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Slow and steady wins the race; make the most of the spring sunshine with outdoor activities.

T'S that time of the year again.

IGreen shoots are popping out of the soil and animals are waking - it's spring.

And it's the best time to start ticking off activities from the National Trust's 50 things to do before you're 113/4 list.

If you haven't started, then now is your chance. You could discover the artist in you and paint some flowers in one of the National Trust's many beautiful gardens or smell the wild garlic.

SET UP A SNAIL RACE WHAT about number 17 on its list - set up a snail race? You can find snails in most gardens, parks or green spaces, hiding under leafy green plants or in trees.

Snails like the cool and wet, so you won't often find them in the sunshine, so if you can remember that when you race them then they'll be happier.

MARK OUT THE TRACK SNAILS move super slowly, so don't make your track too long or you'll have to watch for hours while they race.

You can either mark a circular track out in chalk, or you could use sticks in a circle. One about 60cm in diameter is probably about right.

The easiest way to start your race is to draw a circle and put all your snails in the middle of the circle, then as they glide away, the first one to reach the edge of the circle is the winner.

You could also set up a track with lanes - though the snails won't know that they're supposed to stay in their lanes, so it might end up less like a race and more like a mess!

If you're having trouble telling your racing snails apart then you could put small stickers on their shells, but remember to take them off after the race. A snail's shell is its home and helps protect it from harm.

LOOK AFTER YOUR SNAILS JUST like top athletes have their favourite conditions for a race, snails do too! So, keep the track wet, don't leave the snails racing in full sun light. In fact, a snail race is best done in wet weather, but you might not enjoy that as much. Once the race has been run/crawled then please pop your snail racers back where you found them so they can go home and tell their family how they've done!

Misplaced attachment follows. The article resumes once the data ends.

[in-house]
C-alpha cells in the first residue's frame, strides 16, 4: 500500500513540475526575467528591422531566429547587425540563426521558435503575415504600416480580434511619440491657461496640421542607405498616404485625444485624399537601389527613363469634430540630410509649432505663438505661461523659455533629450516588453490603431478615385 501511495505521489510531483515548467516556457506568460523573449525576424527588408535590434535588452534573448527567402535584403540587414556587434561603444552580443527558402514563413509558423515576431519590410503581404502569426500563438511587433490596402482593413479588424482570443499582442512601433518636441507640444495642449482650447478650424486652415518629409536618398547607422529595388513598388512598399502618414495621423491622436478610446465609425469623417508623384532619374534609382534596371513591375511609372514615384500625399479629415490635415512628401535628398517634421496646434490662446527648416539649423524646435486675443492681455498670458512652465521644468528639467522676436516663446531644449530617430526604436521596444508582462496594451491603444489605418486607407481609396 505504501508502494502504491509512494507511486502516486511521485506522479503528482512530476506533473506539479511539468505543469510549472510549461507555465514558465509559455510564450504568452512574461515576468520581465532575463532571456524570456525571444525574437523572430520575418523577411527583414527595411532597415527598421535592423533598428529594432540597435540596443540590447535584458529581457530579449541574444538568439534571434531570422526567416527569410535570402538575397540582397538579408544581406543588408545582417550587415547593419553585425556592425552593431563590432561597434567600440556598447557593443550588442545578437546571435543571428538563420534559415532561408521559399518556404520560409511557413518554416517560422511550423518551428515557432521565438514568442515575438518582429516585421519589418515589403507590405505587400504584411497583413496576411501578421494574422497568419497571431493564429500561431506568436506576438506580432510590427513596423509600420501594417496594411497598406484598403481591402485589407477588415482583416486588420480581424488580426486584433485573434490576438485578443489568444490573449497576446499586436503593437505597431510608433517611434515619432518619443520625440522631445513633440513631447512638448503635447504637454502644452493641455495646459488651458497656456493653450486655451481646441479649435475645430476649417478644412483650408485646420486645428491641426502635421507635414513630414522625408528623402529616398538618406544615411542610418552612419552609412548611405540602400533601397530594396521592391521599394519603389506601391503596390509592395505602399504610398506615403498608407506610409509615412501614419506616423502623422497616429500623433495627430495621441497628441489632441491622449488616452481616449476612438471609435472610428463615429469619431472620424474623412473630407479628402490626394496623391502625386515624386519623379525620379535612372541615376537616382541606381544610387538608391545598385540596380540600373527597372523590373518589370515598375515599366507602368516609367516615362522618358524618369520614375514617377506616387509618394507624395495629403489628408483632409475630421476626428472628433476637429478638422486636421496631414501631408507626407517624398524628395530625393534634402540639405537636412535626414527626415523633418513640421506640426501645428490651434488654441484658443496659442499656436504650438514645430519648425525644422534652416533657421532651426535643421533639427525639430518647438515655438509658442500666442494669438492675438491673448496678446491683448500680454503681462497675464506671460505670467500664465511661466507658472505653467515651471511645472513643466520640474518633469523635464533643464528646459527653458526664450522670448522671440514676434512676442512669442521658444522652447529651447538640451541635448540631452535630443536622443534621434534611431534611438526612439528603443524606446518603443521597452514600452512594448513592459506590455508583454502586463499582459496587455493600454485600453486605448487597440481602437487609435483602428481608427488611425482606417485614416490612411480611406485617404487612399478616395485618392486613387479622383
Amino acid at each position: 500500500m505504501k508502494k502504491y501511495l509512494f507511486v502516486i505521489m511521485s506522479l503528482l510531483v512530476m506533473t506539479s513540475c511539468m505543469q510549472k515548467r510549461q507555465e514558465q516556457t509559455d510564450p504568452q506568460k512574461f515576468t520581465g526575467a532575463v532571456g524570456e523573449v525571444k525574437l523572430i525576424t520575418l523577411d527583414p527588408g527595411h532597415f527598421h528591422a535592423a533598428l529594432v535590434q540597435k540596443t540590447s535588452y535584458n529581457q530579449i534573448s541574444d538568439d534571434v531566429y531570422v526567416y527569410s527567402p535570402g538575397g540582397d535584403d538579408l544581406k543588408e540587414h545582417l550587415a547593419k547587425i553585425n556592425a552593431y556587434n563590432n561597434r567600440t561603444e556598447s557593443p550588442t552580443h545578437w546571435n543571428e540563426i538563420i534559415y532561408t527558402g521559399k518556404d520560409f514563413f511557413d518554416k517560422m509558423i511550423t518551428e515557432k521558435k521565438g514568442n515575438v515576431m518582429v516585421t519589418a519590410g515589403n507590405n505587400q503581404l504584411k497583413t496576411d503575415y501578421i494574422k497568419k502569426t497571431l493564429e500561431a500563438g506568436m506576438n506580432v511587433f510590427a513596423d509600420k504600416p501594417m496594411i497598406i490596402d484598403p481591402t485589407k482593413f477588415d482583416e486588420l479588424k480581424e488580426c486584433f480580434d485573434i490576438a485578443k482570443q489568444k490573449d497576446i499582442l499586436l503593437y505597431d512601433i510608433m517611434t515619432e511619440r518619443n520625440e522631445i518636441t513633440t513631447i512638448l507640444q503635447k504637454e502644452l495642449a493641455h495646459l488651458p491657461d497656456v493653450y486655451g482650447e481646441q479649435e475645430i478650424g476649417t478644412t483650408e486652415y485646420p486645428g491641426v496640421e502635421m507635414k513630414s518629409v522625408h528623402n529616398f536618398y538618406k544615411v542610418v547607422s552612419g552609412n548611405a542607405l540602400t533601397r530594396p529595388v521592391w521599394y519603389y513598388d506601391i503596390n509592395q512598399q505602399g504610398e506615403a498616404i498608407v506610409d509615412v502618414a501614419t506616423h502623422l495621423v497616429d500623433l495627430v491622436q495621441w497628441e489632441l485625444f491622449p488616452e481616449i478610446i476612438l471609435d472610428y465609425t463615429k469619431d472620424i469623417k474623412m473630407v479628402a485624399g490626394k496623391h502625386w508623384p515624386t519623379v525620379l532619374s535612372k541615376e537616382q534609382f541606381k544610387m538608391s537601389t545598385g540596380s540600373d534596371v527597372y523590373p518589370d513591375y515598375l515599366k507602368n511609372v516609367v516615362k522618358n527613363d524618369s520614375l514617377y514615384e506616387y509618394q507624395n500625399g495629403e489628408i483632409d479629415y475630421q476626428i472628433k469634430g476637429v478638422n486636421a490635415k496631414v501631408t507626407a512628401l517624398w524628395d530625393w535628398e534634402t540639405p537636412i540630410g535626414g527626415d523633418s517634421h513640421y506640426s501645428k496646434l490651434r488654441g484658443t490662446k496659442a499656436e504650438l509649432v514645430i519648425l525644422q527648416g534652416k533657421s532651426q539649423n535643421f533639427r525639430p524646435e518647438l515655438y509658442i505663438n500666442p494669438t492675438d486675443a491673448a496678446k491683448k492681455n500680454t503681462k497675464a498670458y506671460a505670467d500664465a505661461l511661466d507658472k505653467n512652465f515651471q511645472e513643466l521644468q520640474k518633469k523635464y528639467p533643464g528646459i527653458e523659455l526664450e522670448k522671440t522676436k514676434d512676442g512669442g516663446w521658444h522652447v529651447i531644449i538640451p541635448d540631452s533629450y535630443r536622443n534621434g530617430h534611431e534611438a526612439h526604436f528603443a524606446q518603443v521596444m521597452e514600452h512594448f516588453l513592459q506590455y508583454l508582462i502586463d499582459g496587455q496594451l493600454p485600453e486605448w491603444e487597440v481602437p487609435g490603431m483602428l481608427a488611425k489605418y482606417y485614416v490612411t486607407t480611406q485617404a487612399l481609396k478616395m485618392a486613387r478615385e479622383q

And, of course, wash your hands - common sense once you've handled anything that lives outdoors, but you might especially want to do it after seeing snail trails everywhere!

BUILD A DEN BUILDING a den using natural woodland materials is one of the coolest activities on the 50 things to do before you're 113/4 challenge list.

You will need branches; twigs; leaves. Mud and your hands to create your own outdoor temporary home.

Mud is also a great building material so don't be afraid to slap it on your den walls. Choose a dry flat spot for solid foundations and, if you lean sticks against a tree, like a wig-wam, then you don't have to do as much building.

Plus, if you're going to be out there building a den, you might even tick off some of the other challenges from 50 things to do, like hunting for bugs or holding a scary beast, as they're often to be found near trees, or in woodland.

GO ON A FORAGE FOR WILD GARLIC TAKE yourself on a walk during the springtime and you won't fail to notice the fragrant smell of wild garlic as you stroll through woods.

If you're walking through a patch of countryside where wild garlic grows your nose will alert you. The garlicky scent is hard to miss, says the National Trust Wild garlic grows across the UK from late winter until the end of spring. The leaves can be eaten raw or cooked and taste milder than shop-bought garlic. But be alert: wild garlic does look similar to lily of the valley, which is poisonous. The key difference between the two plants is that wild garlic always smells - yes, you guessed it - of garlic - but if you're in any doubt about which plant you've found, do not eat it.

| The National Trust will help you learn how and where to do all these things with tips on its website: nationaltrust.org.uk
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Publication:South Wales Echo (Cardiff, Wales)
Date:May 13, 2017
Words:718
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